Although we generally like to post all the fun details of our project, doing fieldwork internationally is hard. Mountains of paperwork and preparation go into our trips (much of it often stressful and last-minute), and when we arrive, we generally don’t know the local corals very well, don’t know the language as well as we think we do, and don’t know the area at all. We’re learning as we go about all the best ways to make our trips go smoothly.
But for now, as I sit in the Paris airport on my way home, I’d like to give a shout-out to all the people who have helped make this particular trip happen. One of the first contacts Jerome made on the island was with Le Club de Plongee Suwan Macha – an organization of SCUBA divers that works like a co-op, buying and maintaining resources that are shared by members at a very affordable price. This system worked great for us as a way to get many customized dives in and seems like an awesome set-up for scientific diving in general. We even borrowed a few tanks of air for some of our ‘labwork’, unrelated to diving. After we joined the club, the acting president, Pierre Grisoni, volunteered his time to drive the boat and refill tanks for us for all the dives we did on the West coast of the island. These dives were essential to our collections and formed the core of our trip! Merci beaucoup à Pierre and the rest of the club!
Another important contact was Dr. Jean-Pascal Quod, president of Reef Check France and manager of Pareto Ecoconsult. Jean-Pascal and the diving club SUBEST were instrumental in our collections on the East side of the island, and showed us some really great reefs over there.
Perhaps the most important local entity was The Natural Marine Reserve of La Réunion (RNMR), which provided us with local collections permits and prepared our CITES export permits. Dealing with this paperwork is often the most difficult part of our work, and being able to work with the local management authority is essential to our project.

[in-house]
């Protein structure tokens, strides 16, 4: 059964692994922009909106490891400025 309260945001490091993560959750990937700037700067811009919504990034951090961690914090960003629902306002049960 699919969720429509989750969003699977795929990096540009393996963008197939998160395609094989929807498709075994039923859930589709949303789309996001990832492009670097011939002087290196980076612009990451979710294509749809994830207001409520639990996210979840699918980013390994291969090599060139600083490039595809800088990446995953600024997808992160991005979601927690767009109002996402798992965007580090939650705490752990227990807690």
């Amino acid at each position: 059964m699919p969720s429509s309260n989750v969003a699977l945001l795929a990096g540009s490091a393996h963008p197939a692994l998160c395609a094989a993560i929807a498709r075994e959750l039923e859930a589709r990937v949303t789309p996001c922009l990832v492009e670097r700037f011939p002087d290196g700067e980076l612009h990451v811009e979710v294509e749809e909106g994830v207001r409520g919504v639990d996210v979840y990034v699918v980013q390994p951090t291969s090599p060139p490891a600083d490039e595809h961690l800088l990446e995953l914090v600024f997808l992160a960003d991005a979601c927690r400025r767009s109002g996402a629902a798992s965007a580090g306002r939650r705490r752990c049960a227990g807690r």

Many other people have been helpful on this particular trip. For starters, I bummed a ride to and from the Portland airport with my parents, which is excellent. I also left my car with them and got lots of other help from them before leaving. I believe Amelia’s mother also took her and Jerome to the airport, after quickly sewing together my BCD weight pocket for me. Ummm, awesome!! Then there’s Jerome’s mom, who on multiple occasions hosted us all for outstanding dinners while we were in Reunion. Everything’s easier in life with parents like these!
We also met many of Jerome’s friends and family while there, and a number of them provided us with delicious food, too. Thank you to all of you for showing us your island and making the trip great!
Since we first started planning the trip, there has been one person who made the right contacts, spoke the right language, and put in a lot of effort to get all the permitting and paperwork done on the French end of things: our postdoc Dr. Jerome Payet. In addition to pre-trip organization, he also acted as our guide, facilitator, translator, and co-director throughout the trip. I’ve worked with Jerome a lot in the last couple years, and he has been an integral part of the lab for a bit longer than me, but working on this particular project was generous of him. This trip came at a special time for Jerome, as well, since he is now moving on to work with a different lab at OSU. The work he put into it is thus very much appreciated. Thank you – we will miss you!!